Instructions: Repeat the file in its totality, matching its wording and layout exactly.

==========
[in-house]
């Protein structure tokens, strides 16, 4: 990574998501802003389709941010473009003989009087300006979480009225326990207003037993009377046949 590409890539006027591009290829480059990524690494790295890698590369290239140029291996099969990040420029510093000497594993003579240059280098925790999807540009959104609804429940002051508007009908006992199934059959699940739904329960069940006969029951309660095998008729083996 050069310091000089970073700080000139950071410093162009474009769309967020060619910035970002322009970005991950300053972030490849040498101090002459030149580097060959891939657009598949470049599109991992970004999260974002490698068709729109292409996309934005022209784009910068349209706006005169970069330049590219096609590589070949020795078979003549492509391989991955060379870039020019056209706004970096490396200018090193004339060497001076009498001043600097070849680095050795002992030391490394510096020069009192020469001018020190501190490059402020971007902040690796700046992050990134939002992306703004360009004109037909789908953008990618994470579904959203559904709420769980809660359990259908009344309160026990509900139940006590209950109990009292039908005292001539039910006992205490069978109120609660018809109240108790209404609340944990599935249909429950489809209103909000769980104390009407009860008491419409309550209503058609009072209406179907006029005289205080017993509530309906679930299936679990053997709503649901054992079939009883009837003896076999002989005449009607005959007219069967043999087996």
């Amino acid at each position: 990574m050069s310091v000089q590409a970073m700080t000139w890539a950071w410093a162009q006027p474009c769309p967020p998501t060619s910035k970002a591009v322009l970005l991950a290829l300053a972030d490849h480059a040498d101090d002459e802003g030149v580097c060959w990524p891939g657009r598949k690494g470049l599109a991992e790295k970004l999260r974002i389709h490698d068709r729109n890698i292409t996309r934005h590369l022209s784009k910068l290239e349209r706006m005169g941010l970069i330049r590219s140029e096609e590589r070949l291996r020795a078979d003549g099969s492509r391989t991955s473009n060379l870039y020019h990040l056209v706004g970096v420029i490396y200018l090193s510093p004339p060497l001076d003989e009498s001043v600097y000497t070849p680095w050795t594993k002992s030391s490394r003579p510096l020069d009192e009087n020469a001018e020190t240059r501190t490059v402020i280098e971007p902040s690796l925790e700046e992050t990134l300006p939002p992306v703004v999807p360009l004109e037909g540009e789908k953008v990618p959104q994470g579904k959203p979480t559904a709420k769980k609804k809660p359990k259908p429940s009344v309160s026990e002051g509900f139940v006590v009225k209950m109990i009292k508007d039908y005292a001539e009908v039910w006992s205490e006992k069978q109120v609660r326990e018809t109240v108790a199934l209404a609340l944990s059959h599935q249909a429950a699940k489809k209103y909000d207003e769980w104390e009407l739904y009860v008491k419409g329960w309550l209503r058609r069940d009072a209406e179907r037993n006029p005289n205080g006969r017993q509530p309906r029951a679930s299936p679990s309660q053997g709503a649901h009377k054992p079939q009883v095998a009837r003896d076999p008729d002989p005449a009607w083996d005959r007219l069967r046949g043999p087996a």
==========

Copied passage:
[in-house]
């Protein structure tokens, strides 16, 4: 990574998501802003389709941010473009003989009087300006979480009225326990207003037993009377046949 590409890539006027591009290829480059990524690494790295890698590369290239140029291996099969990040420029510093000497594993003579240059280098925790999807540009959104609804429940002051508007009908006992199934059959699940739904329960069940006969029951309660095998008729083996 050069310091000089970073700080000139950071410093162009474009769309967020060619910035970002322009970005991950300053972030490849040498101090002459030149580097060959891939657009598949470049599109991992970004999260974002490698068709729109292409996309934005022209784009910068349209706006005169970069330049590219096609590589070949020795078979003549492509391989991955060379870039020019056209706004970096490396200018090193004339060497001076009498001043600097070849680095050795002992030391490394510096020069009192020469001018020190501190490059402020971007902040690796700046992050990134939002992306703004360009004109037909789908953008990618994470579904959203559904709420769980809660359990259908009344309160026990509900139940006590209950109990009292039908005292001539039910006992205490069978109120609660018809109240108790209404609340944990599935249909429950489809209103909000769980104390009407009860008491419409309550209503058609009072209406179907006029005289205080017993509530309906679930299936679990053997709503649901054992079939009883009837003896076999002989005449009607005959007219069967043999087996």
């Amino acid at each position: 990574m050069s310091v000089q590409a970073m700080t000139w890539a950071w410093a162009q006027p474009c769309p967020p998501t060619s910035k970002a591009v322009l970005l991950a290829l300053a972030d490849h480059a040498d101090d002459e802003g030149v580097c060959w990524p891939g657009r598949k690494g470049l599109a991992e790295k970004l999260r974002i389709h490698d068709r729109n890698i292409t996309r934005h590369l022209s784009k910068l290239e349209r706006m005169g941010l970069i330049r590219s140029e096609e590589r070949l291996r020795a078979d003549g099969s492509r391989t991955s473009n060379l870039y020019h990040l056209v706004g970096v420029i490396y200018l090193s510093p004339p060497l001076d003989e009498s001043v600097y000497t070849p680095w050795t594993k002992s030391s490394r003579p510096l020069d009192e009087n020469a001018e020190t240059r501190t490059v402020i280098e971007p902040s690796l925790e700046e992050t990134l300006p939002p992306v703004v999807p360009l004109e037909g540009e789908k953008v990618p959104q994470g579904k959203p979480t559904a709420k769980k609804k809660p359990k259908p429940s009344v309160s026990e002051g509900f139940v006590v009225k209950m109990i009292k508007d039908y005292a001539e009908v039910w006992s205490e006992k069978q109120v609660r326990e018809t109240v108790a199934l209404a609340l944990s059959h599935q249909a429950a699940k489809k209103y909000d207003e769980w104390e009407l739904y009860v008491k419409g329960w309550l209503r058609r069940d009072a209406e179907r037993n006029p005289n205080g006969r017993q509530p309906r029951a679930s299936p679990s309660q053997g709503a649901h009377k054992p079939q009883v095998a009837r003896d076999p008729d002989p005449a009607w083996d005959r007219l069967r046949g043999p087996a």